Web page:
Like all debts, overdrafts need to be managed to ensure that you’re not paying more than you need to. Left unchecked, banks can charge high fees for overdrafts which can leave you in an unfortunate financial position. If you’re paying too much in overdraft charges each month, there are a number of ways you can cut back on these costs.
Keep an eye on your account balance at all times – especially at the end of the month
Most payments and bills are taken towards the end of the month, which is when your account is most at risk for going into its overdraft and attracting charges. It’s always worth keeping a close eye on your account balances during this period, as certain bills can be charged “on or around” the specified date.
If you feel that your bank is charging you too much for overdrafts you can always switch to another bank! If you do your research on a comparison site you can switch to an account that has either lower fees or waives the fees for a certain period, saving you money in the long run.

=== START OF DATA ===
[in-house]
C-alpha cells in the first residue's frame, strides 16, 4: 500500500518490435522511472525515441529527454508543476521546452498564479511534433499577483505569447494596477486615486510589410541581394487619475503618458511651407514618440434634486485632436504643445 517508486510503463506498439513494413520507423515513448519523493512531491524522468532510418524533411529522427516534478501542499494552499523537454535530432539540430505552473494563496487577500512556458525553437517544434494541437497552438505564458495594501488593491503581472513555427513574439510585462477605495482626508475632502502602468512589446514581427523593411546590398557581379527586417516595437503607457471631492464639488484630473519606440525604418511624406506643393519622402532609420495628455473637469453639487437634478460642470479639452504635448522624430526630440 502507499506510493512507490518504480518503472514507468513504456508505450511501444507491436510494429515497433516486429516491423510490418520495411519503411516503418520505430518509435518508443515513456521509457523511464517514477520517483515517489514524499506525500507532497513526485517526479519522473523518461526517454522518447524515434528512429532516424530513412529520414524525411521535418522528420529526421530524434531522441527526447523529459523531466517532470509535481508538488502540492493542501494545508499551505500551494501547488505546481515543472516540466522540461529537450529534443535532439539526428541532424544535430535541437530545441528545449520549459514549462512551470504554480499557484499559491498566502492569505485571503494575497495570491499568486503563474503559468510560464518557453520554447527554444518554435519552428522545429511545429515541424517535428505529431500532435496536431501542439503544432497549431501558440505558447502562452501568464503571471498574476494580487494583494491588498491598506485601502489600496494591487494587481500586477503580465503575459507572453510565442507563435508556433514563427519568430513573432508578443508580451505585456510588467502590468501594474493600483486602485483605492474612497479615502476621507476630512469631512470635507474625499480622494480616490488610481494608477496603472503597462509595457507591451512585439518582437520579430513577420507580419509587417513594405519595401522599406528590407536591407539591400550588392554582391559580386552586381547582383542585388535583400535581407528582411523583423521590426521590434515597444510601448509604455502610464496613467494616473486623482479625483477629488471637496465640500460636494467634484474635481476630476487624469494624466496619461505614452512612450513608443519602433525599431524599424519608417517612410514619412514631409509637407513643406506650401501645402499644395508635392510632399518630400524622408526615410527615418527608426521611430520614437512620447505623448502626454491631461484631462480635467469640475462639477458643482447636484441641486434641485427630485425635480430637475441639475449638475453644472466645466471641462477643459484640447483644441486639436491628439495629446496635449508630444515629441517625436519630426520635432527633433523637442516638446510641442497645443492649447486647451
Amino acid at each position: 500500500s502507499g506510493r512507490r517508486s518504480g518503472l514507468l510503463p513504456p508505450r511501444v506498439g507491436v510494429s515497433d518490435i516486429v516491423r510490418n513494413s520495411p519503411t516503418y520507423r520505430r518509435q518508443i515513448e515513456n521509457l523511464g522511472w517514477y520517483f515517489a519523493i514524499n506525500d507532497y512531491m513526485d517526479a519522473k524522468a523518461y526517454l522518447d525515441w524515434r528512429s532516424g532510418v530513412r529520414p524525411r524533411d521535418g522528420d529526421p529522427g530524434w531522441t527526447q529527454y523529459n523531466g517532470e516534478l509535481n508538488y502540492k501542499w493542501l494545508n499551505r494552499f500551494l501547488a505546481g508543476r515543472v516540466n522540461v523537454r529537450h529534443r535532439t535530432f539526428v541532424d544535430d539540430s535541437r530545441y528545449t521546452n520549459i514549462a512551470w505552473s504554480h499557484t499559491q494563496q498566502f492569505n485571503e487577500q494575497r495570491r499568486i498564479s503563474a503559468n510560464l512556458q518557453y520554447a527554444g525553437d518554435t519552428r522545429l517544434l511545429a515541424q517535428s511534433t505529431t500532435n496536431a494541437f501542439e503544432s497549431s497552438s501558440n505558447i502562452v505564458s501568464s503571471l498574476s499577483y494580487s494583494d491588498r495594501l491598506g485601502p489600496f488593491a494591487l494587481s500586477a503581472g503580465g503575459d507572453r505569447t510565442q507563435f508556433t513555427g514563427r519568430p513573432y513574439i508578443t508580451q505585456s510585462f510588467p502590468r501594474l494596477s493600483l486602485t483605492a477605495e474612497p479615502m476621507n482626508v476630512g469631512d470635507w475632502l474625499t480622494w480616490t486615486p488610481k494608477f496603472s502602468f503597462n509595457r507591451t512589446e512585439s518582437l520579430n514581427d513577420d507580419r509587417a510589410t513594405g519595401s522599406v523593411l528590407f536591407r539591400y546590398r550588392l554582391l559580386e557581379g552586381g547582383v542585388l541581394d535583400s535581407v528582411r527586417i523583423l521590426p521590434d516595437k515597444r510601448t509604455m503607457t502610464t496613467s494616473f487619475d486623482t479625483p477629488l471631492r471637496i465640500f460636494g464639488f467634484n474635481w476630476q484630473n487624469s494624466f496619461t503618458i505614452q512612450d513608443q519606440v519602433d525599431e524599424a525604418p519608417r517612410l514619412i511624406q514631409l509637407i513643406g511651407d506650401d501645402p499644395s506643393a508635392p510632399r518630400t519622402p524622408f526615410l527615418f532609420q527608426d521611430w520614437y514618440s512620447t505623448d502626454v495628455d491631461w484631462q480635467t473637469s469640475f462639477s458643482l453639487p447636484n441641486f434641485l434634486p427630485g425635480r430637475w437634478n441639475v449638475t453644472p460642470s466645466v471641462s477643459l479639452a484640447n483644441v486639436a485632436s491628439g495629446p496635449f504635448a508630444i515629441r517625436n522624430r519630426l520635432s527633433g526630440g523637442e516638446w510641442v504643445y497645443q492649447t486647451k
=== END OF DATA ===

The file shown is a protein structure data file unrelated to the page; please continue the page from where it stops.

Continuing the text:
Claim unfair charges back
If you feel that your bank has been excessive in charging you fees, you can try to reclaim them or come to an arrangement with your bank. It doesn’t cost anything, so it’s always worth a try. MoneySavingExpert have compiled a step-by-step guide on how to claim these charges back.
Manage your finances better
Better financial management is key to avoiding unexpected charges and fees. It always helps to have a savings buffer to ensure that any emergency expenses or bills don’t immediately push you into your overdraft. We have compiled a list of useful articles on how to best achieve this:
- The right way to manage your finances
- How to manage your debts
- How millennials save money
- 5 ways you’re probably wasting money
Remove your overdraft facility
If dipping into your overdraft leaves you concerned, you can always remove it! You can speak to your bank to request this, or otherwise change your account to one that doesn’t have an overdraft.
Set up account alerts
Most of the major banks allow you to set up text or email alerts when you go into your overdraft or reach a certain balance, allowing you to react much quicker and plan accordingly.
Transfer your savings
It’s always a good idea to have a savings account, as it can act as a financial buffer for unexpected expenses. If you’re about to go into your overdraft and attract fees, it might be worth temporarily transferring enough to maintain a positive account balance, and then transferring it back at a later date.
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